By Jack Fink

DALLAS (CBSDFW.COM) – After the city of Dallas acknowledged last month one of its IT employees lost data in April, the city said it wasn’t intentional.

But during a meeting last Friday, Sept. 10, of the newly created Ad Hoc Committee On General Investigating & Ethics, Executive Assistant Dallas Police Chief Albert Martinez said the city wanted to take a closer look at what happened.

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“Couldn’t prove it, couldn’t disprove that a deliberate act took place in this data deletion.”

The employee was fired August 27, the same day the city revealed more data was lost.

The city has said the same employee had been responsible for previous data losses.

Martinez told the committee, “This new information caused us to come back to it for another investigation to be done.”

Martinez said the FBI has agreed to help them investigate this. “This assessment is where they will begin to look at all the information, including the technology person and our network systems and how it works and what was supposed to happen. We will be doing a dual assessment, but they will be the primary lead.”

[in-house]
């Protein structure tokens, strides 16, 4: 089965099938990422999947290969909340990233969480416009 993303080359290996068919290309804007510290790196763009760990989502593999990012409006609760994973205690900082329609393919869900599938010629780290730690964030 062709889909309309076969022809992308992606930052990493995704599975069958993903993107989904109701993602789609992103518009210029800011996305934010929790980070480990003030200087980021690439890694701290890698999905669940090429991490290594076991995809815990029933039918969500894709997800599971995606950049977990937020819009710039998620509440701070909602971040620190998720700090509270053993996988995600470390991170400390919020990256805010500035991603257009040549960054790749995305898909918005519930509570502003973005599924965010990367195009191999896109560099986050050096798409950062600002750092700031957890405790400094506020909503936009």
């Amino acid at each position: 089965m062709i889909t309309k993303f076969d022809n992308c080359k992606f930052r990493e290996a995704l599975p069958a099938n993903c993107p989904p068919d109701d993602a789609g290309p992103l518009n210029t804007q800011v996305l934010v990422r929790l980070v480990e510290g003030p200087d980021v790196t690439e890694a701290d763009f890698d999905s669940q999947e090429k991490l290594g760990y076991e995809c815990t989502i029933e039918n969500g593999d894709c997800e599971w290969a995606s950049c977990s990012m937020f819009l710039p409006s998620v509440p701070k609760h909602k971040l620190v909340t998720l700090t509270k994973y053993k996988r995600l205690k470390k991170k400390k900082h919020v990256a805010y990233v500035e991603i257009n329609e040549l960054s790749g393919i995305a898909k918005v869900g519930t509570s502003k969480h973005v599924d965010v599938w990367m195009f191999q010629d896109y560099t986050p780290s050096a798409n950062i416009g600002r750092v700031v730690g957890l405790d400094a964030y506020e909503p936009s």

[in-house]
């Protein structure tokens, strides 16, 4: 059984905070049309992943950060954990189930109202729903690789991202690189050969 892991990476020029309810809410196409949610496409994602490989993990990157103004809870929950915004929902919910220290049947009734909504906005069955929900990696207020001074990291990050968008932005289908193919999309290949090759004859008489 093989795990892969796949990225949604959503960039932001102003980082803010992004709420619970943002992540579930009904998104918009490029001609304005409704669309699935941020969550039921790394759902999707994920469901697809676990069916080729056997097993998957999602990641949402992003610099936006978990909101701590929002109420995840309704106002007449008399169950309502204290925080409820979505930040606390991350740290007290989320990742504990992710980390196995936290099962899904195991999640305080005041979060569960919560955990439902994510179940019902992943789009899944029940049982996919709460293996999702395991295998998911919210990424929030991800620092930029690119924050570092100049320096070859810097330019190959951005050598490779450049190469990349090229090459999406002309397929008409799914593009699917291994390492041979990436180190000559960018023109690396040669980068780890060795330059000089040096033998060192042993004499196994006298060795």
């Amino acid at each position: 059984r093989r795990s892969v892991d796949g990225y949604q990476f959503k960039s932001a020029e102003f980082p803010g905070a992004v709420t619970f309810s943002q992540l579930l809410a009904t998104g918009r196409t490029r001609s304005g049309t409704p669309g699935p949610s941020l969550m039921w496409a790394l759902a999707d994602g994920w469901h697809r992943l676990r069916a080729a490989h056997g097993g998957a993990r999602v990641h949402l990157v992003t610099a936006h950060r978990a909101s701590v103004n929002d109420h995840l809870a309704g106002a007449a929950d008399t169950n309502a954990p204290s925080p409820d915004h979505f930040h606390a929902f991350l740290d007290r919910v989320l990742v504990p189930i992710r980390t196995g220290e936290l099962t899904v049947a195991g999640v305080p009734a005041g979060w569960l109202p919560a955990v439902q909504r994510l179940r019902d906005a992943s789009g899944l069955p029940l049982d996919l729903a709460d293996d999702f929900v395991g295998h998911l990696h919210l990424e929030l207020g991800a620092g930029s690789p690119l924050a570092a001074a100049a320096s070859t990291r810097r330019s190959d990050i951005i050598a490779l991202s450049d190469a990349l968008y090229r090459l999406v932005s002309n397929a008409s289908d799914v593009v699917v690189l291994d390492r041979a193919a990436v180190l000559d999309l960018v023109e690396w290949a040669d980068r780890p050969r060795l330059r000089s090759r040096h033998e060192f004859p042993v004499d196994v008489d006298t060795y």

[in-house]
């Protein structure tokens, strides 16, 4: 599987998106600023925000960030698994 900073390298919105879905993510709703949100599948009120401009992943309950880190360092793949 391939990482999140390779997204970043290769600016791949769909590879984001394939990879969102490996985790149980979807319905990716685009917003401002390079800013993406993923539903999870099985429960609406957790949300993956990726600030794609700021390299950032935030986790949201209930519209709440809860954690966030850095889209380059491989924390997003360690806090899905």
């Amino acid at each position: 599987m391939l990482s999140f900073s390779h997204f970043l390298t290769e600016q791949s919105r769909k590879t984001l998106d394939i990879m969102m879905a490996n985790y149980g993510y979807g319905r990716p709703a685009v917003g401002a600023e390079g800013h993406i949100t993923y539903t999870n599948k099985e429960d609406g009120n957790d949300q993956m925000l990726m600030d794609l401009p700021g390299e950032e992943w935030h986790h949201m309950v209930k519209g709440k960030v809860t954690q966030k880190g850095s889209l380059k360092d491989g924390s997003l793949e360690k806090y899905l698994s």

In all, the city lost more than 22 terabytes of data, much of it from DPD.

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An assistant Dallas County Public Defender, Brad Lollar, told council members the data loss may impact his clients, including 11 charged with capital murder and another two on murder. “I cannot tell them right now whether we have all the evidence, I can’t do that.”

The city is preparing to release an internal report September 30.

Lollar said he doesn’t trust the information that will be in that report. “That’s to us down at the courthouse like the fox guarding the henhouse.”

The council committee directed the city attorney’s office to start the process of hiring an outside law firm to conduct an independent investigation into what happened.

The full council will vote on this at the end of October.

The Committee Chair, Cara Mendelsohn said, “We must take action to provide confidence in the evidence provided in legal realm and restore public trust.”

Mike Mata, President of the Dallas Police Association, said other police departments have their own IT departments and don’t have to rely on city employees. “In past council briefings, in past years, the department has asked for city funding to have our own IT department within the department so we can house our own mainframes and make that process a little cleaner.”

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In a memo to council members, Dallas Police Chief Eddie Garcia said in the next 30 days, DPD will start assessing its long-term data collection and storage needs, and report back to them early next year.